Pianist Yang finds spectacle and reverence in Celebrity Series debut

December 5, 2019 at 12:03 pm

By Aaron Keebaugh

Joyce Yang performed music of Liszt, Schumann and Carl Vine Wednesday night at Pickman Hall.

From the beginning, Franz Liszt’s Piano Sonata in B minor shocked even sophisticated  listeners. Robert Schumann, the sonata’s dedicatee, distanced himself from the overly grand and wild aesthetic Liszt explored in the work. Eduard Hanslick, after hearing a performance twenty-four years after the piece was written, offered a damning critique: “Anyone who has heard it and finds it beautiful is beyond help.”

Yet Liszt’s Sonata has become a keyboard repertoire cornerstone over the past century and a half.  And, as performed by pianist Joyce Yang in her Celebrity Series debut at Pickman Hall Wednesday night, the opulent score took on an unexpected depth and serenity.

The Korean pianist has a fine feel for Lisztian flair. Her technique throughout was superb, and she charted the sonata’s cascading runs and surging crescendos with precision and bravura. Yang also found a sweep and sensitivity in the sonata’s lyrical passages that offered poignant departure from the oft-heard crash-and-bang intensity. In effect, this was Liszt that was technically dazzling, thoughtful, and deeply heartfelt.

Yang kept an eye to the grand structure while varying and coloring her tone as each theme appeared in different guises. The demonic left-hand motive that opens the sonata later became a soaring melody, Yang softening her touch to find a fitting soulful expression. Her octave runs sounded with an almost orchestral weight and grandeur. So too did the powerful figures that erupted from the fugue, the lines resonating clearly while carrying the momentum forward. But the most satisfying effect of Yang’s performance came at work’s end, where her soft touch made the chords chime like distant bells.

Her performance of Schumann’s Carnaval was similarly robust and reflective. This familiar set of character pieces paints vivid personality profiles of both real and imaginary individuals at a masked ball.

Yang took listeners on a journey through the work’s almost schizophrenic shifts in mood. The “Préamble” had a boldness and spontaneity that carried through the rest of the set. “Pierrot” brought mystery; “Eusebius” was aptly poetic. Yang’s fiery runs in “Florestan” softened abruptly into the coy lines of “Coquette.” The concluding “Marche des Davidsbündler contre les Philistins” took on martial conviction.

Yang’s performance also resulted in fresh interpretive insights. “Chiarina,” Schumann’s depiction of young Clara Wieck (whom he later married), came off with stately assurance, while the phrases in “Estrella,” a portrait of Schumann’s then fiancée Ernestine von Fricken, surged passionately. Under Yang’s fingers, “Reconnaissance” was a warm reunion between two lovers, the rhythmic figures palpitating like heartbeats.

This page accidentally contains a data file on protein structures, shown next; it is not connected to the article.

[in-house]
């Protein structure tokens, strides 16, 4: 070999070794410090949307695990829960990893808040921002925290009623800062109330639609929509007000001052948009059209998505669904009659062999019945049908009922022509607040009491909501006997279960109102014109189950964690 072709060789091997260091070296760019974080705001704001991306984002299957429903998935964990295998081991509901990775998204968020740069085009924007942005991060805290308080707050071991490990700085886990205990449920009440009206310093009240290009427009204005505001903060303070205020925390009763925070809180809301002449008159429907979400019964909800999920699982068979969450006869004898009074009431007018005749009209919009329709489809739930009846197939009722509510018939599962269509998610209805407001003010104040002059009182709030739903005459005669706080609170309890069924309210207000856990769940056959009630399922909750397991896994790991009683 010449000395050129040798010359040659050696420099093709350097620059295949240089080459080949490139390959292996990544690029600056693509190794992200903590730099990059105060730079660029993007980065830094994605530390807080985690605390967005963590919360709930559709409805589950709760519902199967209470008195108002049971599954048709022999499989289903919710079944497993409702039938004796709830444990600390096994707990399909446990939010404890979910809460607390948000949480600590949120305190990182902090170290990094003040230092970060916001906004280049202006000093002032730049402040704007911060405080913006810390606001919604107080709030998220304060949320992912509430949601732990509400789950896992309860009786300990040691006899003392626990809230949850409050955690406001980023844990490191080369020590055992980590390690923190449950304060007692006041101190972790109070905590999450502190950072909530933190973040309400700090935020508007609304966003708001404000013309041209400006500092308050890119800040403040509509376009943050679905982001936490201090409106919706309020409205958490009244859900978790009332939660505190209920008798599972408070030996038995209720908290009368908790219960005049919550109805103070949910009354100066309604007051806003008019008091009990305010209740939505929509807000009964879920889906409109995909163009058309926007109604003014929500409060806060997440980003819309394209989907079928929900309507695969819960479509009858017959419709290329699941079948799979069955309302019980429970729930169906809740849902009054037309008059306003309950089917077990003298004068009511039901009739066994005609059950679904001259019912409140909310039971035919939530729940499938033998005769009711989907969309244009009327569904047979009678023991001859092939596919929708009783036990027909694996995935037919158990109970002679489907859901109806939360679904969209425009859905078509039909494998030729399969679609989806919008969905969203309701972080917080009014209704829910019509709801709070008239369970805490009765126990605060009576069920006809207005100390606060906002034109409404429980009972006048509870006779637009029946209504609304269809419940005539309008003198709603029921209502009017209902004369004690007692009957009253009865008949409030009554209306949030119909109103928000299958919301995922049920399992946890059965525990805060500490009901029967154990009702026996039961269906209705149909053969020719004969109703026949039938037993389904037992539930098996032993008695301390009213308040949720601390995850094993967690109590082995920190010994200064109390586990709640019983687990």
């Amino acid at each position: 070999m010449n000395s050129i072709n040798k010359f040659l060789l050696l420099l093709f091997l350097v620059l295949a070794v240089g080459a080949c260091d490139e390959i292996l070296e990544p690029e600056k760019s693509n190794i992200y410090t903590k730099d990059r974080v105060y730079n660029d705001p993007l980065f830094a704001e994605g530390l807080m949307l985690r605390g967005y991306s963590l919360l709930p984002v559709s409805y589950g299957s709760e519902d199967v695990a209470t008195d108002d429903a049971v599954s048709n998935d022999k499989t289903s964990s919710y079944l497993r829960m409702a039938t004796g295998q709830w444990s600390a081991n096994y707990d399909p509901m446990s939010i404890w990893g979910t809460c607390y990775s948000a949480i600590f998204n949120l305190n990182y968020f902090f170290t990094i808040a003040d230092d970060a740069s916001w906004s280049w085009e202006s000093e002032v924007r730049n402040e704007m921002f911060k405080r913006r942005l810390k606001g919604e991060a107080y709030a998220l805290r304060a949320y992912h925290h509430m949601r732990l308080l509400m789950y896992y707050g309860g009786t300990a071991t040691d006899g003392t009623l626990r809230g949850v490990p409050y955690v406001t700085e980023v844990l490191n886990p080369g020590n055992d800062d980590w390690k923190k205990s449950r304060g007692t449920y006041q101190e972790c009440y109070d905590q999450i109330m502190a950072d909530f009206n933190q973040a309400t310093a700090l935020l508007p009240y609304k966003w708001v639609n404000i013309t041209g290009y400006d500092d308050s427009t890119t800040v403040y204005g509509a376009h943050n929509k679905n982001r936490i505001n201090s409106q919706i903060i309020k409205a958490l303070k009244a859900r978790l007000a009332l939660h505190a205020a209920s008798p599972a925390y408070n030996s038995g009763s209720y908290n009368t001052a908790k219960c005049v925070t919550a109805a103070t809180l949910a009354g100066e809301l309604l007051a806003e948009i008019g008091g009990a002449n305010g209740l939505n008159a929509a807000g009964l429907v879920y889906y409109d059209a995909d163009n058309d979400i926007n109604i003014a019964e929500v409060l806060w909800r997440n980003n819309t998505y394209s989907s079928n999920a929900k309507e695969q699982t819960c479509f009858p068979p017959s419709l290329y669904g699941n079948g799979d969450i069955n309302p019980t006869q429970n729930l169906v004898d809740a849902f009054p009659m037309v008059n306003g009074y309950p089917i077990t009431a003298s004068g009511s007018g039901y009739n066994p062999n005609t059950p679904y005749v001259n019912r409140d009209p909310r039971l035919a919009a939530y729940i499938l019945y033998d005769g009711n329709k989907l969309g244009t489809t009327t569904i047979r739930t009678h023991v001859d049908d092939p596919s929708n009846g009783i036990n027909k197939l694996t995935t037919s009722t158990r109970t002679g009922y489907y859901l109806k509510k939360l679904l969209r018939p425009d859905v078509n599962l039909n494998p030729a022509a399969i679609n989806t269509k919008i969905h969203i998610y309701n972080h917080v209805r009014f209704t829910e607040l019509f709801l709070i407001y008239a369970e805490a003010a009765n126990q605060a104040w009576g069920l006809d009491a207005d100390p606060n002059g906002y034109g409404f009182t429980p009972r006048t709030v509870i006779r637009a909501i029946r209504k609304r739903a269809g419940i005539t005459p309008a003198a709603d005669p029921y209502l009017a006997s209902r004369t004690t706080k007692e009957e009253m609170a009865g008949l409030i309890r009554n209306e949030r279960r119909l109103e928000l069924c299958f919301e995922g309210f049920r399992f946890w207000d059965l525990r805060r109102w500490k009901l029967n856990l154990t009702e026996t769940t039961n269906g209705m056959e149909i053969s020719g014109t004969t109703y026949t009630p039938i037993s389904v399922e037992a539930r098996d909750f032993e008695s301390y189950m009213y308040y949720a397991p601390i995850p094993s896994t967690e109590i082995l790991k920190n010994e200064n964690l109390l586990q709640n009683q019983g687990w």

Selections from Carl Vine’s Anne Landa Preludes also featured the pianist in a wide expressive range.

Completed in 2006, the Anne Landa Preludes are like a musical diary that captures Vine’s experiences studying piano as a child. Throughout, he treats various figures and clichés with a mix of humor and nostalgia. His language is primarily tonal, though he uses generous dissonance to dramatic effect.

Under Yang’s fingers, the lyrical movements were attractive in their simplicity. “Short Story,” had searching intimacy. The phrases of “Romance” rose and fell gently, and the final “Chorale” had the soft glow of a jazz ballad.

Others featured Yang in dazzling technical feats. Her left-hand figures in “Thumper” injected a zest and drive to the groove set by her right-hand chords. “Divertissement” showcased her in bluesy melodies that unfolded into crisply rendered boogie-woogie riffs. In “Tarantella, ” Yang’s runs coursed with the verve of a bebop cutting session.

The opener, selections from Edvard Grieg’s Lyric Pieces, featured Yang in moments of solace and elegance.

Written over a thirty-year period, the Lyric Pieces reflect the intimate romanticism of Schubert and Schumann. Yet in the famous Arietta, Yang found a pearly tone and fluidity that could have been at home in one Debussy’s Preludes. Her rendering of “Notturno” was shaped with the gentle sweep of a Chopin miniature.

In “Once upon a time,” Yang built the opening flourishes into passages that bounded with rustic vitality. She tossed off the runs of the Scherzo with a fluidity that carried into “Puck,” which brought the set to a vibrant conclusion.

Yang’s encore, Rachmaninoff’s Prelude in G-sharp minor, put the finishing touches on a recital marked by both keyboard spectacle and, ultimately, a sense of reverence.

The Celebrity Series will feature cellist Sheku Kanneh-Mason and pianist Isata Kanneh-Mason in music by Beethoven, Rachmaninoff, Barber, and Lutoslawski 8 p.m. December 13 at Jordan Hall. celebrityseries.org; 617- 482-6661

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